Can’t see the forest for the trees

Apr 21, 2011


I have been blessed to have traveled in and out of the USA. For instance, take Chicago — not so far away, but just go there and experience the traffic. On the expressway, it’s bumper to bumper and there is no “good time” to drive the expressways. Drivers are racing in and out of lanes; truckers are trying to pass on through Chi-town to get to their real destination; and tourists are thinking, “Oh my! What have I gotten myself into?”

By comparison, U.S. 31 north in Grand Haven even on a Friday afternoon in the summer is a walk in the park. What’s not to like about that?

When I’ve traveled to the Seattle area, I yearn to get to the ocean and smell that salty ocean air washing up onto the beach, and look for broken shells to bring home as souvenirs. The ocean I want to get to is surrounded by massive expressways. Once there, the beach sand is like walking on kitty litter. Even the inland lakes have coarse sand and pebbly bottoms that are hard on the feet.

I found the nicest place to go swimming was in my friend’s condo association pool. That is only a delight if it’s sunny outside, which is a challenge for Seattle.
Here, I can drive along the shoreline of Lake Michigan and quickly find parking, run through wonderfully soft sand and find lots of flotsam to explore for souvenirs.

At least twice a year, my heartstrings pull me down to Texas to visit my family there. They live in the plains area and there are mesquite trees, dried-out river beds and a drought that has lasted more than a decade. Rain would be celebrated, but it sits on top of the red clayish soil, rolls over roadways since there is no drainage system, and has rescue crews out on expressways doing water rescues. Other than water troughs and the occasional shallow pond, that’s it for water on the landscape.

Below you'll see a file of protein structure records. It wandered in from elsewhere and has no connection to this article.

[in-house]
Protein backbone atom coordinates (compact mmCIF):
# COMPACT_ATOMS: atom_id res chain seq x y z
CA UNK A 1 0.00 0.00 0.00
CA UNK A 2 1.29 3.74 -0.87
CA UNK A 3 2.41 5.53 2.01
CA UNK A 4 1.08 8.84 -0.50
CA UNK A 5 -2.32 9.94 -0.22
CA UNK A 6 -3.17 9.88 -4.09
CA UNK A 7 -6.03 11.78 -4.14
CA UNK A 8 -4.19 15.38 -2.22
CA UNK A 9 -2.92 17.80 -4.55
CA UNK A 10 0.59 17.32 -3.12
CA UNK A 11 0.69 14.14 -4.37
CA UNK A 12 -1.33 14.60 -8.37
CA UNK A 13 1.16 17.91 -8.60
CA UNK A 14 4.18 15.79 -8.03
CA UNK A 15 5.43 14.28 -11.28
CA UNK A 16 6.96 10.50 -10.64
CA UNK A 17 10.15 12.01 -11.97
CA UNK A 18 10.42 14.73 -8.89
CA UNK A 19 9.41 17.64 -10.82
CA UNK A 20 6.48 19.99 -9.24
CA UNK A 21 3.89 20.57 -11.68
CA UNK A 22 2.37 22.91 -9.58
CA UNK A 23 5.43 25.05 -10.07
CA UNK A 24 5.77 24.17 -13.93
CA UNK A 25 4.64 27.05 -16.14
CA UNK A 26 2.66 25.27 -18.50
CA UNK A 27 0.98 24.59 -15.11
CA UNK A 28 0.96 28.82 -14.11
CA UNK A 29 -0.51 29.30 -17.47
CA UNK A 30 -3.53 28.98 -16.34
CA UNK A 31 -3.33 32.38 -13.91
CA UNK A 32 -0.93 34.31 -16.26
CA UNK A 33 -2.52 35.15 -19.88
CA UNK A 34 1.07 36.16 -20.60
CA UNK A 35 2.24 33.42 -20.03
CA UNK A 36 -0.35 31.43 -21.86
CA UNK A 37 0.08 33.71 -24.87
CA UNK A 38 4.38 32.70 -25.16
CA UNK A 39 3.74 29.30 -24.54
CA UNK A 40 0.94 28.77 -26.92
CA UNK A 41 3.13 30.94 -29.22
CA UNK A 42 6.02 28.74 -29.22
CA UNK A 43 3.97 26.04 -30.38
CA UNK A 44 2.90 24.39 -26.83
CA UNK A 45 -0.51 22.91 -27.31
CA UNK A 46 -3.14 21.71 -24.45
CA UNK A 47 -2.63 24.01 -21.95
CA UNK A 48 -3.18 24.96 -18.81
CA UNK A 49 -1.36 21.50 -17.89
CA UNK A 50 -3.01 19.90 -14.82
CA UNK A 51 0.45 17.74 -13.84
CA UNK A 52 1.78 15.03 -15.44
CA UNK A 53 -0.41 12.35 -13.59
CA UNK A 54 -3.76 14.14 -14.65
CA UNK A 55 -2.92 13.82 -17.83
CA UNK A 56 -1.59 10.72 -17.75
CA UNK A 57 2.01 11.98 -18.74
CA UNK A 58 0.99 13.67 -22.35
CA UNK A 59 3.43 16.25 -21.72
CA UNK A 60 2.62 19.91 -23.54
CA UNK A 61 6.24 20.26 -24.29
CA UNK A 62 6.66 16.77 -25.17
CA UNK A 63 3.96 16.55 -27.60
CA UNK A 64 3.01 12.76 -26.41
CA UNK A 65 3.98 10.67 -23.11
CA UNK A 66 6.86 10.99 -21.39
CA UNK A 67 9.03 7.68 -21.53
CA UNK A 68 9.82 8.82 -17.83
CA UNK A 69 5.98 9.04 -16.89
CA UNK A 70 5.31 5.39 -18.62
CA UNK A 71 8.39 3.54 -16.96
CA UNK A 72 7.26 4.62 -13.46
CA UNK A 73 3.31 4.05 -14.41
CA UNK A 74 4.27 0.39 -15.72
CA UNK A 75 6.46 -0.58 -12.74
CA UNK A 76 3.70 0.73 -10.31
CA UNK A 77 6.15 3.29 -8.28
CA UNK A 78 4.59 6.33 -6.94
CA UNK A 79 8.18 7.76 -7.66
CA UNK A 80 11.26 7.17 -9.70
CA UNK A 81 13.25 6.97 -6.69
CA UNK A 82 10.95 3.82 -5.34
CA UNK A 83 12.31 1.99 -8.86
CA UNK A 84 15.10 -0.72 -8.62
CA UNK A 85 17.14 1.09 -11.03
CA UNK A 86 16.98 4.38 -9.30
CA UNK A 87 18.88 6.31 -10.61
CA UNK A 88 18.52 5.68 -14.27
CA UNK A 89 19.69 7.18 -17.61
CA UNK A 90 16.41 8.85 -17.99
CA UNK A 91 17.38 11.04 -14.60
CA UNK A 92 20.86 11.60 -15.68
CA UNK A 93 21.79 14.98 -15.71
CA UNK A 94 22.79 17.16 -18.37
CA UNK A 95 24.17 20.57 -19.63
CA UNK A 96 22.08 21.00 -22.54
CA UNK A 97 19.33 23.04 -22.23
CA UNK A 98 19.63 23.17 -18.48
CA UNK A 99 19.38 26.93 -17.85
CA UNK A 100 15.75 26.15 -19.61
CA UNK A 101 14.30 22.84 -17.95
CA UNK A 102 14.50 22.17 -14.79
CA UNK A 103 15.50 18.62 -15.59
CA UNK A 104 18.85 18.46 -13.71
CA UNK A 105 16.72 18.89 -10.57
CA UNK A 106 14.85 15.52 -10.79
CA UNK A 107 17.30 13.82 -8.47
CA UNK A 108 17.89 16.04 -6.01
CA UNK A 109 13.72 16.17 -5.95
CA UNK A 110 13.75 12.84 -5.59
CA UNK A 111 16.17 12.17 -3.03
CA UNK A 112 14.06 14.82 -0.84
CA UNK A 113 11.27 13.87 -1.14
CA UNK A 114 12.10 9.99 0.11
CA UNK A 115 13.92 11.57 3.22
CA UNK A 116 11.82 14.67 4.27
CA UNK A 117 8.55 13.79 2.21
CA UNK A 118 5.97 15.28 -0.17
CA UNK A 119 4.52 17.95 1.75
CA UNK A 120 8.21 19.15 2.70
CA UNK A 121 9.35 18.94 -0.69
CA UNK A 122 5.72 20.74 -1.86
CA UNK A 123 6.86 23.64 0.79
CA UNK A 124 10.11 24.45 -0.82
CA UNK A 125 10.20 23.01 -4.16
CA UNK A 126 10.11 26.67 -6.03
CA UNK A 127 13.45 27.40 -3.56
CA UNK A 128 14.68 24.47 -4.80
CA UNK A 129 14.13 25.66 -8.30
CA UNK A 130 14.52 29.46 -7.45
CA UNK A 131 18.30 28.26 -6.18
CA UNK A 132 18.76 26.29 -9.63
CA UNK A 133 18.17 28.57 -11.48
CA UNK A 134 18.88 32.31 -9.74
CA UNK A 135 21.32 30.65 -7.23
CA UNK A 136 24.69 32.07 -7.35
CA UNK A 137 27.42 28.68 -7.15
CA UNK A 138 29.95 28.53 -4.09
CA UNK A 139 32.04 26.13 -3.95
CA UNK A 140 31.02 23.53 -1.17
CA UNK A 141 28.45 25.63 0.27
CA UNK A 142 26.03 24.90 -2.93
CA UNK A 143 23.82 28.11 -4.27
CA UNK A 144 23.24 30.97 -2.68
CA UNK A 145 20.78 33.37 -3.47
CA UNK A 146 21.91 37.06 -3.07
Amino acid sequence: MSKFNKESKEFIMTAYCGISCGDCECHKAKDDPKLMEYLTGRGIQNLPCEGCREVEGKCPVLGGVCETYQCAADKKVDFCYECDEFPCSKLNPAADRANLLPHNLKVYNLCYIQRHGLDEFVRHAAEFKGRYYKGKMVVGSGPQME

Here in the Tri-Cities, I can see rivers and lakes on my drives around town, not to mention a magnificent assortment of trees!

When our children were young, we went to Disney World and experienced all sorts of rides and entertainment. It was crowded, expensive and a bit over the top. Everyone had a great time — but after a few days of park passes, we were home again in the Tri-Cities. Now what do we do? How about the train depot park or a picnic at a dockside table to watch the boats and wildlife on the water? The Imagination Station behind the YMCA offers a really good workout and a wonderful view of the channel. If the weather is warm, the Lake Street Beach is an updated area with a real-life guard on duty! Or head to the north end of Spring Lake and enjoy Pamona Park, with its sandy play area, picnic tables and lots of grassy area to sit and enjoy the view of the lake. Need I say more?

When we would visit Louisville, Ky., we had a favorite independent bookstore that was always on our agenda. All our family loves books, so we always seek out the bookstores. Look no further than The Bookman, the mainstay bookstore in Grand Haven for decades. There’s new and used books, a large assortment of magazines and a cup of free coffee to savor while browsing the shelves.

And how about our two fabulous libraries! They’re perfect for a family of all ages to visit — especially on days when the weather has rained out the planned activities. Not only are they beautifully designed, but technologically outfitted in all areas for the young and old. Stop and spend a few minutes or several hours — there are books, magazines, DVDs, books on tape, ebooks, Wi-Fi access and comfy chairs for relaxing.

Once I arrive at a destination for a vacation, the last thing I want to do is drive another hour or two for sightseeing. Here in the Tri-Cities, we have it all in just about a 5- to-10-mile radius. Make the loop from Grand Haven and then around Spring Lake, Fruitport and Ferrysburg, and you have it all — water, sand, stores, restaurants, libraries, museums, parks, dunes, bike paths and lots of friendly people who will help you enjoy the Tri-Cities.

Artist Ed Ruscha made a career out of photographing and painting scenes along Route 66; scenes that showed gas stations, road signs, mountain vistas and even rainstorms rolling across the horizon. He made a career out of seeing “elements overlooked, yet seen at the same time.” There you go — it’s not a “brand” that we need, it’s the ability to see what we look at every day.

— By Janice Beuschel/Tribune Community Columnist


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